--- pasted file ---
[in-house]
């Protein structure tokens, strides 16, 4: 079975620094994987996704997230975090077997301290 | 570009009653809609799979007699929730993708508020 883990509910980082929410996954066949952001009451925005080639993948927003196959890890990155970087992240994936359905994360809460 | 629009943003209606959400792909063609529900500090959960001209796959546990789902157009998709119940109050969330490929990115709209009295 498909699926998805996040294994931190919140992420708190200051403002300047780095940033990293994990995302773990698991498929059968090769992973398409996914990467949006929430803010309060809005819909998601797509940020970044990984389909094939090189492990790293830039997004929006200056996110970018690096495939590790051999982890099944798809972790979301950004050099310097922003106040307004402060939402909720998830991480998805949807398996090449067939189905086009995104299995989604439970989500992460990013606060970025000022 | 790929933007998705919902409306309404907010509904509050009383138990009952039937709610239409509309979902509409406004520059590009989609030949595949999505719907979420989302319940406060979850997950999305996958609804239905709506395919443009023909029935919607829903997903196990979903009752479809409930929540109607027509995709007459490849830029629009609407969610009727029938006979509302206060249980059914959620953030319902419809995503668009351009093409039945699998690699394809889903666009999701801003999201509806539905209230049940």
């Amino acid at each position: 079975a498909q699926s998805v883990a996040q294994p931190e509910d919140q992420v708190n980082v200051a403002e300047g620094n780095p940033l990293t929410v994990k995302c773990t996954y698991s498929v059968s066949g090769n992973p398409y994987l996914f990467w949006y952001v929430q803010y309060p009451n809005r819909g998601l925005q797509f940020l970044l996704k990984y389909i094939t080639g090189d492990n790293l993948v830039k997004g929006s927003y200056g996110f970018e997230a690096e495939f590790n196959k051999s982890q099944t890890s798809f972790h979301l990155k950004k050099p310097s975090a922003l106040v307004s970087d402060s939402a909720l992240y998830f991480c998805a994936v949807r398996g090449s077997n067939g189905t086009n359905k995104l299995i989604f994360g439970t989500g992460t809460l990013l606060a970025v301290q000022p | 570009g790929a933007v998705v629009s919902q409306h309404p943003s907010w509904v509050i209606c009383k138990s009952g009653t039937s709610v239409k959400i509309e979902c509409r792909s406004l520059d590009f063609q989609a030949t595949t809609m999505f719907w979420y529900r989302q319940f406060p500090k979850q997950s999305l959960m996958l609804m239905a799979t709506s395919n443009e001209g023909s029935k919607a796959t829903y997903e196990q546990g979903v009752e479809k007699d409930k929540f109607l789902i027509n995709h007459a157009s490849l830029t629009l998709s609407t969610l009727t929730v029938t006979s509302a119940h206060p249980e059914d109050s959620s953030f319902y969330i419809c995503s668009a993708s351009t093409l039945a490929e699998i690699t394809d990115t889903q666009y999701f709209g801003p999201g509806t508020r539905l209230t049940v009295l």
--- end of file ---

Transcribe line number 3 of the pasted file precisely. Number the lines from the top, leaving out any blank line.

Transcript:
């Amino acid at each position: 079975a498909q699926s998805v883990a996040q294994p931190e509910d919140q992420v708190n980082v200051a403002e300047g620094n780095p940033l990293t929410v994990k995302c773990t996954y698991s498929v059968s066949g090769n992973p398409y994987l996914f990467w949006y952001v929430q803010y309060p009451n809005r819909g998601l925005q797509f940020l970044l996704k990984y389909i094939t080639g090189d492990n790293l993948v830039k997004g929006s927003y200056g996110f970018e997230a690096e495939f590790n196959k051999s982890q099944t890890s798809f972790h979301l990155k950004k050099p310097s975090a922003l106040v307004s970087d402060s939402a909720l992240y998830f991480c998805a994936v949807r398996g090449s077997n067939g189905t086009n359905k995104l299995i989604f994360g439970t989500g992460t809460l990013l606060a970025v301290q000022p | 570009g790929a933007v998705v629009s919902q409306h309404p943003s907010w509904v509050i209606c009383k138990s009952g009653t039937s709610v239409k959400i509309e979902c509409r792909s406004l520059d590009f063609q989609a030949t595949t809609m999505f719907w979420y529900r989302q319940f406060p500090k979850q997950s999305l959960m996958l609804m239905a799979t709506s395919n443009e001209g023909s029935k919607a796959t829903y997903e196990q546990g979903v009752e479809k007699d409930k929540f109607l789902i027509n995709h007459a157009s490849l830029t629009l998709s609407t969610l009727t929730v029938t006979s509302a119940h206060p249980e059914d109050s959620s953030f319902y969330i419809c995503s668009a993708s351009t093409l039945a490929e699998i690699t394809d990115t889903q666009y999701f709209g801003p999201g509806t508020r539905l209230t049940v009295l």